Prior to about 1988, the only period during which I suffered from insomnia was the period during which I worked at Prince Castle (late 1978-early 1979). But from early 1988 to the present, I've been suffering from more or less insomnia, with occasional remissions. The insomnia came on gradually over a period of months. I was at a loss to understand why I was no longer sleeping well. I thought it might have something to do with the fact that my mind was constantly burdened with a lot of things that I had to get done, but I'd already had these things on my mind for some time and they hadn't prevented me from sleeping. During early 1988 I had an attack of desire for women which persisted, with fluctuating intensity, for several years, but I didn't feel that that was the cause of the insomnia.

When the insomnia was really bad, I might go through several nights with less than 6 hours of sleep a night, and then I would get really desperate for eep, and the lack of it seriously impaired my ability to work. Usually, though, I would get between 6 and 7 hours of sleep a night, and nights on which I got between 7 and 8 hours were fairly frequent. At these times I felt that my ability to work was impaired a little, but not too seriously. Yet I felt considerable distress at getting only 6 or 7 hours a night - I felt starved for sleep. But during the last 2 or 3 years I seem to have adapted to the reduced sleeping time. I felt much less distress at getting 6 or 7 hours of sleep a night and felt that there was little impairment of my ability to function. Yet I have strongly preferred to get 8 hours or more when I could.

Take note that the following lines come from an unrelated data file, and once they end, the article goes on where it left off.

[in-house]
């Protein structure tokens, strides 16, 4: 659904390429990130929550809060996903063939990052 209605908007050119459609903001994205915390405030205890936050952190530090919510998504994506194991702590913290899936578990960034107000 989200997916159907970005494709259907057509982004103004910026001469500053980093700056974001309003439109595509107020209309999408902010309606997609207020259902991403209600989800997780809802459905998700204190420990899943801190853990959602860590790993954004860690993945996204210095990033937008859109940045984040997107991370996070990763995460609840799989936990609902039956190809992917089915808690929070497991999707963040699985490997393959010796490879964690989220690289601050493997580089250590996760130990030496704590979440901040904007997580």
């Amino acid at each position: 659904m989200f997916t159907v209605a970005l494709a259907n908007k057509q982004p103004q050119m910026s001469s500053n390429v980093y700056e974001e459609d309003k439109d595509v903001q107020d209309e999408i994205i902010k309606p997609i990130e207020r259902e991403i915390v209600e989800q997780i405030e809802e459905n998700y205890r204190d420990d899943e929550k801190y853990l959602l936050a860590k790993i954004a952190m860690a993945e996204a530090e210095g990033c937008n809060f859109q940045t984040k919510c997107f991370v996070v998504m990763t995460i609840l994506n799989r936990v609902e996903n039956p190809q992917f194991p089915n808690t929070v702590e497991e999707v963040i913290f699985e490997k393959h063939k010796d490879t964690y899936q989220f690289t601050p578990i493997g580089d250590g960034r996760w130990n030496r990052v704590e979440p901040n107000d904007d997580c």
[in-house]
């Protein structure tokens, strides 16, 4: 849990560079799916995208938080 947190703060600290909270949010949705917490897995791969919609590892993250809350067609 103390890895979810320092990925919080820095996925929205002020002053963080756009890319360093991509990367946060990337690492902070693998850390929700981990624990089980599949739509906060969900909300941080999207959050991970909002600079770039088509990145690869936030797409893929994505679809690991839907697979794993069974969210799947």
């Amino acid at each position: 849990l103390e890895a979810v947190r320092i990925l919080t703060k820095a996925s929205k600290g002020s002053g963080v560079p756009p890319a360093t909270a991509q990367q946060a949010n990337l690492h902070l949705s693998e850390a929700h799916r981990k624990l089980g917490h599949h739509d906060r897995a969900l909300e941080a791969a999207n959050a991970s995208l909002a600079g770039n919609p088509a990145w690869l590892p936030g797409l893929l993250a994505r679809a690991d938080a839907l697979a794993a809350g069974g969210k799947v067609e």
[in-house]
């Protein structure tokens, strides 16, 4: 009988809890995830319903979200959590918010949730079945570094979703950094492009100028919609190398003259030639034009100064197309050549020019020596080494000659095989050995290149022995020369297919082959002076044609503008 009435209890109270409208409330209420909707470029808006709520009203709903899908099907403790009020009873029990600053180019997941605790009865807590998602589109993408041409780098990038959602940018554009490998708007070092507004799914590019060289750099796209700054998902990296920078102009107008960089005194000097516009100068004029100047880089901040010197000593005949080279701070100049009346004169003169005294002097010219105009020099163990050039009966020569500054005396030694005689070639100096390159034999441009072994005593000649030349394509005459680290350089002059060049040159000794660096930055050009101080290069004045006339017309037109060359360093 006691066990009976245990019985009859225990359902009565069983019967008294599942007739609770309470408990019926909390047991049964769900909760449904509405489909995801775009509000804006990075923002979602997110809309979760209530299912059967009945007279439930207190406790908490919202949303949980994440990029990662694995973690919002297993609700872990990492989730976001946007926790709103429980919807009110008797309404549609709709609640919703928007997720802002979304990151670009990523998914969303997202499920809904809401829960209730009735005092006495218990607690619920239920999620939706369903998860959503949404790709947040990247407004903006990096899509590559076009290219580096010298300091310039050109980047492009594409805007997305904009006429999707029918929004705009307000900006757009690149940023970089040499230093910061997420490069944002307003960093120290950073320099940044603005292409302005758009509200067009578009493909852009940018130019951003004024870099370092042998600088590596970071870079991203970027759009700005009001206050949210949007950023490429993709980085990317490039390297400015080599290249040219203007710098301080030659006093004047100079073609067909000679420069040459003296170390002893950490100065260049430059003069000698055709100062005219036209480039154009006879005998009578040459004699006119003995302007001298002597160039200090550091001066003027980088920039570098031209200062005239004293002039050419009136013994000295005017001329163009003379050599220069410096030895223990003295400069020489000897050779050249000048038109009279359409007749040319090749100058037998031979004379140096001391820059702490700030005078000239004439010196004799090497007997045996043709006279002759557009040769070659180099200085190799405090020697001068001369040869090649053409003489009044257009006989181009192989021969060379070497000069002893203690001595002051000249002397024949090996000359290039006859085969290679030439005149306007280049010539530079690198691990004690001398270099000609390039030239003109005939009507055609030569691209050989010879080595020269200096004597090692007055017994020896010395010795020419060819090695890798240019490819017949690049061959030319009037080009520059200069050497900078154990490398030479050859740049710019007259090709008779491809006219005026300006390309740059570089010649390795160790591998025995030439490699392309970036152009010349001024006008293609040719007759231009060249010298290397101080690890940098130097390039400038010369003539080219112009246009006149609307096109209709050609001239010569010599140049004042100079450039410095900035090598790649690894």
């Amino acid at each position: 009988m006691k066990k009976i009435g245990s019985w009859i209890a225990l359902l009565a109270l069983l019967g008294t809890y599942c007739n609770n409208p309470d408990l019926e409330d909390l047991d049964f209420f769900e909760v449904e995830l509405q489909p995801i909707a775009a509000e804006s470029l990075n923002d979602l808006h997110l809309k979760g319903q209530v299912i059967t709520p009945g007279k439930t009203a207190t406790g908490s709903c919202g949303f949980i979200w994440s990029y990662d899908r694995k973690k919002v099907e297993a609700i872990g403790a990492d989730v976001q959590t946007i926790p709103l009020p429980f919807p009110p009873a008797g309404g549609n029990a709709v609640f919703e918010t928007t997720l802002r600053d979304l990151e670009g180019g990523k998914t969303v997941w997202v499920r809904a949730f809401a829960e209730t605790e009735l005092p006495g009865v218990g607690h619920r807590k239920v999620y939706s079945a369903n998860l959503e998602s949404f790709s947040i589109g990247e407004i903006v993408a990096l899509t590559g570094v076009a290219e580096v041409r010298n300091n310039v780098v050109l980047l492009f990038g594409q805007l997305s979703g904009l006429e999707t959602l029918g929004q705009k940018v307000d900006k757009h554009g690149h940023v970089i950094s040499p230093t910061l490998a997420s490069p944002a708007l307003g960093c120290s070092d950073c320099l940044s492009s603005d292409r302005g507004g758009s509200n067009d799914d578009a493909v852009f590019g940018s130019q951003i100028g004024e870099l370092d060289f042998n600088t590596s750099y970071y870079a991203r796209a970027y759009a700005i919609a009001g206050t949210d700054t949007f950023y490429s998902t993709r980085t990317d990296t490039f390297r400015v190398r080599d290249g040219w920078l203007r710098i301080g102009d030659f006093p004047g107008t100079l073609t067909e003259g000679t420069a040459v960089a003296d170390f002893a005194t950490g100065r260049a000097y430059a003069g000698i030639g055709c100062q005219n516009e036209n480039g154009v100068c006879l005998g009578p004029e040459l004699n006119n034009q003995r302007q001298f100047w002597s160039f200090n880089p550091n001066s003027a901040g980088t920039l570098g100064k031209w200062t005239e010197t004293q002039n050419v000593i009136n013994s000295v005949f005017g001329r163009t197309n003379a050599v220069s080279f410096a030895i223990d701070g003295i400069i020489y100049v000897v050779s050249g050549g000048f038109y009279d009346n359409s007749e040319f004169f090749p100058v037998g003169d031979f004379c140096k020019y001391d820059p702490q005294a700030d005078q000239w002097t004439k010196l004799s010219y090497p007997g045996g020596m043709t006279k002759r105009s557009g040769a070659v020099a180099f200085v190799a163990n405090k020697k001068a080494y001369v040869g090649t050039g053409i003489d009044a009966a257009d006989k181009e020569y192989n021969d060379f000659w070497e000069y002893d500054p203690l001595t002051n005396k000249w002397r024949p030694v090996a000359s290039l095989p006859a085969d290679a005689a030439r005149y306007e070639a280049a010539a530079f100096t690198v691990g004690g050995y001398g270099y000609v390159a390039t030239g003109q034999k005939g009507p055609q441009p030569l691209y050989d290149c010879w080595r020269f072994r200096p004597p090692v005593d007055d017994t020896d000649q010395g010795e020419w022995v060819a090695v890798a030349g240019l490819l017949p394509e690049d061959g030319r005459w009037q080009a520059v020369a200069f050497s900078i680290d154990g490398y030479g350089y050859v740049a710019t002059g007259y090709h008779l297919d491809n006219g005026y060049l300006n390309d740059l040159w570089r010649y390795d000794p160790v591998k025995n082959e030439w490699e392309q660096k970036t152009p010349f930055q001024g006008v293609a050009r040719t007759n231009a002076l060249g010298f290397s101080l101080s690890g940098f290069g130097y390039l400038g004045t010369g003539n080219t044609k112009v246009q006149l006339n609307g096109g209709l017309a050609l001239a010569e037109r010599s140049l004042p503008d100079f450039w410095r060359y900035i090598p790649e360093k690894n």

Now, as I mentioned before, in early 1988 I began suffering from a desire for women. This was not mere sexual lust. What I craved was not just a screw but a love-relationship, children, and all that. Yet it seemed almost hopeless - I was getting old, I had no money, and I was tied down by the work I had to get done. What made it especially frustrating was the fact that I imagined I was attractive to women, that I ought to be able to get a wife or girlfriend but was prevented from doing so by my circumstances and my lack of social skills. When I was occupied I felt alright, but when I was not occupied - and that was mainly in the evening after supper - I was often afflicted with feelings of hopelessness centering around women, children, family, etc.

Since sleep disorders and feelings of hopelessness are two symptoms of depression, I hypothesized that my insomnia was due to some mild form of depression, though I was not aware of having any symptoms of depression other than the two I've mentioned. More recently, though, I've found reason to discard this hypothesis and return to something resembling my original hypothesis.

In early summer, 1993, I attained a major preliminary goal in my work. Immediately after that I had many other pressing things to get done. But when all that was finished in October, 1993, I felt relieved of the pressure to get things done; I felt that, for a while anyway, I could take it easy. Even though I still felt unhappy about my trouble with women, I experience a major remission of the insomnia. For a while, anyway, I was able to get 8 hours or more of sleep on most nights, which I felt was a wonderful luxury. But, of course, there was still a lot of work to be done, and as the necessity of finishing it began to weigh on me, the insomnia returned.